5 Changes to Watch for If You Have a New or Growing Mole
Growing mole questionnaire
When should you worry about a mole? Become knowledgeable about the moles that you have and monitor their color, size, & shape with our comprehensive guide!
Moles, also known as nevi, are a common kind of skin growth — most people have about 10 to 40 moles. They develop, usually in childhood or adolescence, when pigment cells (melanocytes) grow in clusters. Many people develop new moles over time, until about age 40. In older populations, moles tend to fade away. Common moles are about the size of a pencil eraser and are usually tan, brown or pink, but they also can be black, yellow, red, or blue. Most moles are round or oval, feel smooth or rough, and appear flat or raised.
Most common moles are harmless and require no treatment. It’s a good idea to be knowledgeable about the moles that you have and monitor their number, color, size, and shape. Any changes are usually harmless, although sometimes a change can herald skin cancer, especially malignant melanoma — the most serious form of skin cancer.
About 1 in 10 people have at least 1 unusual-looking mole — irregular shape, uneven color, or large size. These are known as dysplastic nevi and are more likely to develop into melanoma. Congenital nevi, or being born with large moles, can increase your risk of melanoma. New moles that appear over time — from childhood through adulthood, although rarely after age 40 — are known as acquired nevi. Congenital and acquired nevi rarely become cancerous. People who have more than 50 common moles, though, do have an increased risk of melanoma as do those with a family history of melanoma.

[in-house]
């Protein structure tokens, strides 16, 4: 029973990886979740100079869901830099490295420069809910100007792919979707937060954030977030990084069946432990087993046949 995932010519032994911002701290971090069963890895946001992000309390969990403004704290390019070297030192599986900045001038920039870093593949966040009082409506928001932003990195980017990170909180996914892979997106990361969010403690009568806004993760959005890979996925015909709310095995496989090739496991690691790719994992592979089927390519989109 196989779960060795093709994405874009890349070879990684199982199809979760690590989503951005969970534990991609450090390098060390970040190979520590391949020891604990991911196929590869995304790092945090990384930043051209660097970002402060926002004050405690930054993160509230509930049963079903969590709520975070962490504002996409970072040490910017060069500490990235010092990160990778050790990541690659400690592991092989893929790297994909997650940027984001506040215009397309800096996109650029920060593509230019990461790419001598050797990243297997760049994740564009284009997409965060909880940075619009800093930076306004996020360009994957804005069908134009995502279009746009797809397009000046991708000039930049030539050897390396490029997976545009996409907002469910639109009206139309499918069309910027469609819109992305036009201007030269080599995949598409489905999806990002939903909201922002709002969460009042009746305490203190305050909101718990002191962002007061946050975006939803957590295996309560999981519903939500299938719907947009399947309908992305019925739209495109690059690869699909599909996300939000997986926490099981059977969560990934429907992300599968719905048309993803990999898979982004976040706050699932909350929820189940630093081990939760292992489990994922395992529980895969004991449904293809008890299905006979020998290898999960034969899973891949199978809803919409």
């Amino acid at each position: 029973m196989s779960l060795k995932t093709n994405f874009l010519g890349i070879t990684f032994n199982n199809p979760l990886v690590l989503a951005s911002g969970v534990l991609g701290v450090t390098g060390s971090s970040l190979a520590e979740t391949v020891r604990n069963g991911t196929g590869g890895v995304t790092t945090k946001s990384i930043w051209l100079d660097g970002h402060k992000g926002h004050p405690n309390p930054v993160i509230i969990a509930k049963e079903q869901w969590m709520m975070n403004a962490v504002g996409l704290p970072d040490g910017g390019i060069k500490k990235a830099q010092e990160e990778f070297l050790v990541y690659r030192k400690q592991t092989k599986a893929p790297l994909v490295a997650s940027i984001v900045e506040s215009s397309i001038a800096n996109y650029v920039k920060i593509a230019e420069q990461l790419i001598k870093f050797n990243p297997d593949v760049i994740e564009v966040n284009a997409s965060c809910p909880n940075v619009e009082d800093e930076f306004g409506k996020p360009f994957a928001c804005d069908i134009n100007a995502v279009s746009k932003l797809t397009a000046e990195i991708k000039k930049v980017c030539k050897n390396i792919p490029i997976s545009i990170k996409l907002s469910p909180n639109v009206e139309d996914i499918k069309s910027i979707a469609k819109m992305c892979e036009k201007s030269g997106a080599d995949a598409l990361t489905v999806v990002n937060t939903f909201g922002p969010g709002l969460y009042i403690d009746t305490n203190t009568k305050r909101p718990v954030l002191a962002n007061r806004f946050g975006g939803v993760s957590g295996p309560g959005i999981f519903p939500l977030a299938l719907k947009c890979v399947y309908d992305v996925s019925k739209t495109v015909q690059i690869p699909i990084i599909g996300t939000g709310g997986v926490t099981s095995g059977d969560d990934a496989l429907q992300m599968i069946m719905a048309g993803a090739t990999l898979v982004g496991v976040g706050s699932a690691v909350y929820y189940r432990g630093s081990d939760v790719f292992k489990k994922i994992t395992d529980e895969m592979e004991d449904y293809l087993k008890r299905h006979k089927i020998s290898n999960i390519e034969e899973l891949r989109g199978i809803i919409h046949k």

It’s best to familiarize yourself with the location, size, color, shape, and pattern of your moles through regular self-examination. A good rule to follow is the ABCDE rule, which describes the early signs of melanoma and other skin cancers: Asymmetry—one half of the mole does not match the other half; Border — the mole’s borders are uneven; Color — the mole has different colors or has changed colors; Diameter — the mole has increased in size; Evolving — the mole has changed in shape, color, size, or height or starts to itch or bleed. Some people, especially those with previous melanoma, may benefit from an annual skin exam by their doctor in addition to regular self-examination.
When should you worry about a mole? When should you consult your doctor? It’s best to let your doctor know about any mole changes or the appearance of new moles as soon as possible. Identifying cancerous skin growths early is integral to successful treatment. Most suspicious moles can be easily removed or biopsied for signs of cancerous cells. If melanoma is found, other treatments may be necessary, such as surgery to remove possibly sick lymph nodes, chemotherapy, radiation or biologic agents.